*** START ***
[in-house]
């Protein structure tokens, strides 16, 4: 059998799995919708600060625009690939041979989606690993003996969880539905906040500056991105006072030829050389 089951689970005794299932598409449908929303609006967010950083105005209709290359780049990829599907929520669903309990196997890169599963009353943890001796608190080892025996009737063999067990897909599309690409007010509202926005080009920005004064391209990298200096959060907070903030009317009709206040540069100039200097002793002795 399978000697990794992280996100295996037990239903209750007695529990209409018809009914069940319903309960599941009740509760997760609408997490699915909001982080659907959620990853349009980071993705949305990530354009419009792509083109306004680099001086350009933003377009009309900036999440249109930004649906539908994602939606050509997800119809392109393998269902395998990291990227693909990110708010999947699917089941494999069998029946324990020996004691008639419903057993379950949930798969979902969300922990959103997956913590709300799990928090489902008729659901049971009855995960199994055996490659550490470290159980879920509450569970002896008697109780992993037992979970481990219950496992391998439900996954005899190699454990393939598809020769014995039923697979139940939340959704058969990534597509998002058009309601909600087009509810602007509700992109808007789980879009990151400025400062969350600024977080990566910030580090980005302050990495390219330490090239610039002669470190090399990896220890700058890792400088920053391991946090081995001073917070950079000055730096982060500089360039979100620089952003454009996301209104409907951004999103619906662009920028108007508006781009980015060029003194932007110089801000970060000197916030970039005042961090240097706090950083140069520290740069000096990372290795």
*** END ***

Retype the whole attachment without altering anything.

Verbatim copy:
[in-house]
């Protein structure tokens, strides 16, 4: 059998799995919708600060625009690939041979989606690993003996969880539905906040500056991105006072030829050389 089951689970005794299932598409449908929303609006967010950083105005209709290359780049990829599907929520669903309990196997890169599963009353943890001796608190080892025996009737063999067990897909599309690409007010509202926005080009920005004064391209990298200096959060907070903030009317009709206040540069100039200097002793002795 399978000697990794992280996100295996037990239903209750007695529990209409018809009914069940319903309960599941009740509760997760609408997490699915909001982080659907959620990853349009980071993705949305990530354009419009792509083109306004680099001086350009933003377009009309900036999440249109930004649906539908994602939606050509997800119809392109393998269902395998990291990227693909990110708010999947699917089941494999069998029946324990020996004691008639419903057993379950949930798969979902969300922990959103997956913590709300799990928090489902008729659901049971009855995960199994055996490659550490470290159980879920509450569970002896008697109780992993037992979970481990219950496992391998439900996954005899190699454990393939598809020769014995039923697979139940939340959704058969990534597509998002058009309601909600087009509810602007509700992109808007789980879009990151400025400062969350600024977080990566910030580090980005302050990495390219330490090239610039002669470190090399990896220890700058890792400088920053391991946090081995001073917070950079000055730096982060500089360039979100620089952003454009996301209104409907951004999103619906662009920028108007508006781009980015060029003194932007110089801000970060000197916030970039005042961090240097706090950083140069520290740069000096990372290795």